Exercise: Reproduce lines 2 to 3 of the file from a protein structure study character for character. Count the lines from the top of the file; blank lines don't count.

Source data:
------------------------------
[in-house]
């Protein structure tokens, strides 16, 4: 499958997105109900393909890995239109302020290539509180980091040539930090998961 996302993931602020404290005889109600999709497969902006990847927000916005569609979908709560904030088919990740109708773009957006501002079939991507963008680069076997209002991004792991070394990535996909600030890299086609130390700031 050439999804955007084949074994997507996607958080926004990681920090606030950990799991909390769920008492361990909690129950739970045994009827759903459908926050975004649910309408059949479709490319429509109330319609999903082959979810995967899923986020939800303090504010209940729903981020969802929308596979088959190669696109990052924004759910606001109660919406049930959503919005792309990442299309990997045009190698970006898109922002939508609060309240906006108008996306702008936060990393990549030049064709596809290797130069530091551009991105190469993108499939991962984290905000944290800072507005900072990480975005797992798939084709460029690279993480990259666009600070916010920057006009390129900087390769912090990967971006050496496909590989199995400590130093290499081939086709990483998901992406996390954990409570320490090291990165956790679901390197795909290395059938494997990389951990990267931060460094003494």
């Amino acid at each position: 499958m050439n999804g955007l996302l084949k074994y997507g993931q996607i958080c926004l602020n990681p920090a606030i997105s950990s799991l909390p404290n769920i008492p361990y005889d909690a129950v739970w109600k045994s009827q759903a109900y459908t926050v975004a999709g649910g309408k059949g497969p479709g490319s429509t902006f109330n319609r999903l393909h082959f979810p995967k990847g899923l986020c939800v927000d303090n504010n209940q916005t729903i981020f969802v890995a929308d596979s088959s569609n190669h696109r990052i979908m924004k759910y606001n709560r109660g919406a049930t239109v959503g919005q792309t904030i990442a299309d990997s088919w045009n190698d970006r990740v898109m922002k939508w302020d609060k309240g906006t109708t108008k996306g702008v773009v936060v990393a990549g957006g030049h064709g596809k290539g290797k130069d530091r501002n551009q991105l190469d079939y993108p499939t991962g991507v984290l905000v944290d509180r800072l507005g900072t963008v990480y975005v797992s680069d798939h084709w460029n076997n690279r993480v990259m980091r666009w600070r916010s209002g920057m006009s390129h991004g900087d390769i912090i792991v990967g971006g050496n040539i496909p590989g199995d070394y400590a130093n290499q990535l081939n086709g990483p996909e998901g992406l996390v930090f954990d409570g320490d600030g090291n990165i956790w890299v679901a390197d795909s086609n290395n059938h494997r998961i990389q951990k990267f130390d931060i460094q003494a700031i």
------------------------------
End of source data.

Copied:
């Protein structure tokens, strides 16, 4: 499958997105109900393909890995239109302020290539509180980091040539930090998961 996302993931602020404290005889109600999709497969902006990847927000916005569609979908709560904030088919990740109708773009957006501002079939991507963008680069076997209002991004792991070394990535996909600030890299086609130390700031 050439999804955007084949074994997507996607958080926004990681920090606030950990799991909390769920008492361990909690129950739970045994009827759903459908926050975004649910309408059949479709490319429509109330319609999903082959979810995967899923986020939800303090504010209940729903981020969802929308596979088959190669696109990052924004759910606001109660919406049930959503919005792309990442299309990997045009190698970006898109922002939508609060309240906006108008996306702008936060990393990549030049064709596809290797130069530091551009991105190469993108499939991962984290905000944290800072507005900072990480975005797992798939084709460029690279993480990259666009600070916010920057006009390129900087390769912090990967971006050496496909590989199995400590130093290499081939086709990483998901992406996390954990409570320490090291990165956790679901390197795909290395059938494997990389951990990267931060460094003494």
């Amino acid at each position: 499958m050439n999804g955007l996302l084949k074994y997507g993931q996607i958080c926004l602020n990681p920090a606030i997105s950990s799991l909390p404290n769920i008492p361990y005889d909690a129950v739970w109600k045994s009827q759903a109900y459908t926050v975004a999709g649910g309408k059949g497969p479709g490319s429509t902006f109330n319609r999903l393909h082959f979810p995967k990847g899923l986020c939800v927000d303090n504010n209940q916005t729903i981020f969802v890995a929308d596979s088959s569609n190669h696109r990052i979908m924004k759910y606001n709560r109660g919406a049930t239109v959503g919005q792309t904030i990442a299309d990997s088919w045009n190698d970006r990740v898109m922002k939508w302020d609060k309240g906006t109708t108008k996306g702008v773009v936060v990393a990549g957006g030049h064709g596809k290539g290797k130069d530091r501002n551009q991105l190469d079939y993108p499939t991962g991507v984290l905000v944290d509180r800072l507005g900072t963008v990480y975005v797992s680069d798939h084709w460029n076997n690279r993480v990259m980091r666009w600070r916010s209002g920057m006009s390129h991004g900087d390769i912090i792991v990967g971006g050496n040539i496909p590989g199995d070394y400590a130093n290499q990535l081939n086709g990483p996909e998901g992406l996390v930090f954990d409570g320490d600030g090291n990165i956790w890299v679901a390197d795909s086609n290395n059938h494997r998961i990389q951990k990267f130390d931060i460094q003494a700031i």